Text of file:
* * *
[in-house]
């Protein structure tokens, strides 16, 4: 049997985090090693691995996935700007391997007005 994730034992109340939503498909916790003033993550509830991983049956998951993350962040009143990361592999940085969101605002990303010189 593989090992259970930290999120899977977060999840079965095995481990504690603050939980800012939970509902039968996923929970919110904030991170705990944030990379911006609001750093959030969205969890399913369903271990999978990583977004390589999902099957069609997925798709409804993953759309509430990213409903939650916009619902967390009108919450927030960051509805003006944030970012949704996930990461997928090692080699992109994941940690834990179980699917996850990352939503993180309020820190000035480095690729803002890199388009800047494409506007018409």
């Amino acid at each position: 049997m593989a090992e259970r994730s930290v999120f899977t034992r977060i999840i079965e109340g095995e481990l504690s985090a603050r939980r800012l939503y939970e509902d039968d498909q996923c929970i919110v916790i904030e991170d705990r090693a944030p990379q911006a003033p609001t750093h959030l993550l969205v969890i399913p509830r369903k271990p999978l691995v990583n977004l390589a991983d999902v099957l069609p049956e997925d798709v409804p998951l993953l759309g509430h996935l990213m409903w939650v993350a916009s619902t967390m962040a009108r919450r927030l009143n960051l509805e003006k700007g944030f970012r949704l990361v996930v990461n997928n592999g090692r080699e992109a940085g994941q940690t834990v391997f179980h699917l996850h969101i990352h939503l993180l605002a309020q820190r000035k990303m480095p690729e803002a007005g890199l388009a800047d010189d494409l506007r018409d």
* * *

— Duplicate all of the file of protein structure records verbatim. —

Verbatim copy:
[in-house]
């Protein structure tokens, strides 16, 4: 049997985090090693691995996935700007391997007005 994730034992109340939503498909916790003033993550509830991983049956998951993350962040009143990361592999940085969101605002990303010189 593989090992259970930290999120899977977060999840079965095995481990504690603050939980800012939970509902039968996923929970919110904030991170705990944030990379911006609001750093959030969205969890399913369903271990999978990583977004390589999902099957069609997925798709409804993953759309509430990213409903939650916009619902967390009108919450927030960051509805003006944030970012949704996930990461997928090692080699992109994941940690834990179980699917996850990352939503993180309020820190000035480095690729803002890199388009800047494409506007018409």
């Amino acid at each position: 049997m593989a090992e259970r994730s930290v999120f899977t034992r977060i999840i079965e109340g095995e481990l504690s985090a603050r939980r800012l939503y939970e509902d039968d498909q996923c929970i919110v916790i904030e991170d705990r090693a944030p990379q911006a003033p609001t750093h959030l993550l969205v969890i399913p509830r369903k271990p999978l691995v990583n977004l390589a991983d999902v099957l069609p049956e997925d798709v409804p998951l993953l759309g509430h996935l990213m409903w939650v993350a916009s619902t967390m962040a009108r919450r927030l009143n960051l509805e003006k700007g944030f970012r949704l990361v996930v990461n997928n592999g090692r080699e992109a940085g994941q940690t834990v391997f179980h699917l996850h969101i990352h939503l993180l605002a309020q820190r000035k990303m480095p690729e803002a007005g890199l388009a800047d010189d494409l506007r018409d």